The creation of sustainable employment opportunities is critical to eliminating poverty and reducing inequality in South Africa. Year after year, millions of jobs need to be created to provide employment and income for a growing population. The South African government has identified employment creation as one of its key priorities, with key sectors such as agriculture expected to play a central role in realising equitable and inclusive growth. As the primary economic activity in rural areas, the National Development Plan (NDP) recognises the agricultural sector as having the potential to create close to one million new jobs by 2030, placing it front and centre as the leading contributor to the overall employment target.
Unlike the last three years during which the employment figures for the third quarter showed an increase in agricultural employment, the agricultural sector continued to shed jobs in the third quarter of 2017. This was on the back of reduced activity in field crops and the horticultural sector. After shedding 44 000 and 40 000 jobs in the first and second quarters of 2017 respectively, the sector saw a further 25 000 jobs lost in the third quarter. In total, the sector registered a decline of 109 000 jobs over the first three quarters of the year. The latest decline in agricultural jobs puts the sector’s total labour force at 810 000 jobs, which is equivalent to 5% of the total South African labour force, compared to 5.2% in the third quarter. This is still higher than other sectors such as the mining, but slightly below the transport industry. (Source: Stats SA Quarterly Labour Force Survey, 2017)
Agricultural job losses were recorded in all provinces, with the exception of the Northern Cape, Gauteng and Mpumalanga. Although it remains the largest agricultural employer with a share of 19.6%, the Western Cape was the most affected province in terms of agricultural job losses in the third quarter of 2017. This was due to lower production activity as a result of the continued drought, which has seen fewer seasonal workers being employed. About 21 000 jobs losses, equivalent to 82% of the third quarter agricultural job losses, were in the Western Cape. This reflects the significant impact of the continued drought on agricultural activity in the province. Furthermore, the Eastern Cape, Free State, KwaZulu-Natal, North West and Limpopo provinces also saw a notable reduction in employment in the third quarter of 2017. This can be attributed to reduced activity in the fields during the winter season. (Source: Stats SA Quarterly Labour Force Survey, 2017)
A closer look at agricultural commodity levels reveals that the field crops and horticulture sub-sector is the major contributor to the decline in agricultural employment during the third quarter of 2017. This sub-sector, a leading contributor the country’s total gross agricultural production, showed a massive decline of 12 000 jobs during this period. Most of these job losses were recorded in the Western Cape’s fruit producing areas as a result of persistent drought.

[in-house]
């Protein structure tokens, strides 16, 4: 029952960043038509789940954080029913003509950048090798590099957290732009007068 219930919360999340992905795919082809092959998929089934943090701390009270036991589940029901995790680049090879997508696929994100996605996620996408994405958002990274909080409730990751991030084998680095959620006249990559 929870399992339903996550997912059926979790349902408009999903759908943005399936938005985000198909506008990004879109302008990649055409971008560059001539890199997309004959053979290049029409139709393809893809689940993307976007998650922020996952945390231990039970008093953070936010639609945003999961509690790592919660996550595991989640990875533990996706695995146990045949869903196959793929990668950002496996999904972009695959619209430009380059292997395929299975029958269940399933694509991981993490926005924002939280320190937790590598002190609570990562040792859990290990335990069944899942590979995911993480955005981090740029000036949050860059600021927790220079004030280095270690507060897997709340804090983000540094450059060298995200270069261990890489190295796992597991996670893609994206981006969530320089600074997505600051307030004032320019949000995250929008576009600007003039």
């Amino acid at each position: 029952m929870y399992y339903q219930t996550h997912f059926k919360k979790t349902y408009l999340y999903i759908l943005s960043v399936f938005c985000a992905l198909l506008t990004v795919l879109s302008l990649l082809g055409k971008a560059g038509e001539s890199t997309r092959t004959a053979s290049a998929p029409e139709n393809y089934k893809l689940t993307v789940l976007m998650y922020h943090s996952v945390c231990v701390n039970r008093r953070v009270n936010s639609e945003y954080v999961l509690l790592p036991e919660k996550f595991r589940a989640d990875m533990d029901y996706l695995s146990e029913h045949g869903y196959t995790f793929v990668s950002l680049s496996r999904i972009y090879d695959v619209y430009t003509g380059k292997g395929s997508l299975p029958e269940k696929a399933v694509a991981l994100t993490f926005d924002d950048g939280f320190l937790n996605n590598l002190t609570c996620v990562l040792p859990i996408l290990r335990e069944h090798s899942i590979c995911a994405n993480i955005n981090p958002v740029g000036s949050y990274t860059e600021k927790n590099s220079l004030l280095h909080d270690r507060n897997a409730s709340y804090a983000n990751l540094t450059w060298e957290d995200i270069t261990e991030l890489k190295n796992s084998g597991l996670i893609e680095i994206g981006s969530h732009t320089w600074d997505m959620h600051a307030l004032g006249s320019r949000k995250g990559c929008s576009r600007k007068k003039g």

Notable employment reductions were also recorded in other sub-sectors including livestock, mixed farming, and organic fertilizer production, while other sectors such as forestry and aquaculture recorded job gains. The increase in jobs in the forestry sub-sector most likely reflected those workers who were employed as wattle bark strippers on a seasonal basis as a vast majority of forestry jobs are low-skilled.
Following the trend in the second quarter, the number of women employed in the agricultural sector further decreased by a further 12 000 in the third quarter of 2017, compared to a decline of 14 000 jobs during the second quarter. Similarly, the number of men employed further decreased by 13 000 during the same period, which is half the number of jobs shed in the second quarter. As a result, women’s share of employment in the agricultural labour force continues to decline, albeit at a slightly lower rate of 31.1% during the third quarter of 2017, compared to 31.6% in the second quarter of the year. This clearly indicates that men still largely dominate employment in the agricultural sector. The declining women’s’ share of agricultural jobs is of serious concern, especially given Government’s imperative to build an inclusive sector.
It is widely expected that jobs across the entire sector will remain sluggish into the fourth quarter of this year. The persistent drought in the Western Cape Province remains a key risk that could potentially undermine the performance of the entire agricultural labour market. Although the summer crop-producing provinces could experience an increase in activity in the fourth quarter of this year, there is limited prospects of notable improvement in employment as most summer crops are not labour intensive, particularly grains and oilseeds.
Despite the quarterly decline in employment, agriculture is still one of the most labour-intensive sectors with substantial employment linkages. Government, including the Development Finance Institutions (DFIs) such as Land Bank and the Industrial Development Corporation (IDC) are prioritising support to farmers severely affected by the drought in the Western Cape. This will hopefully help to arrest the decline in employment in the sector.
Emerging and semi-subsistence farming, with the support of government, could create additional employment opportunities in the sector. By empowering these farmers to become profitable, there is potential to create significant employment in the agricultural sector. Today, most of these farmers produce a fraction of what their lands can yield, mainly because they are not using improved seeds or fertilizers among others. With new, improved seeds and the right support, these smallholder farmers may be developed into profitable businesses making an economic contribution and creating jobs.
Tebogo Mashabela is an Agricultural Economist at the Land Bank, South Africa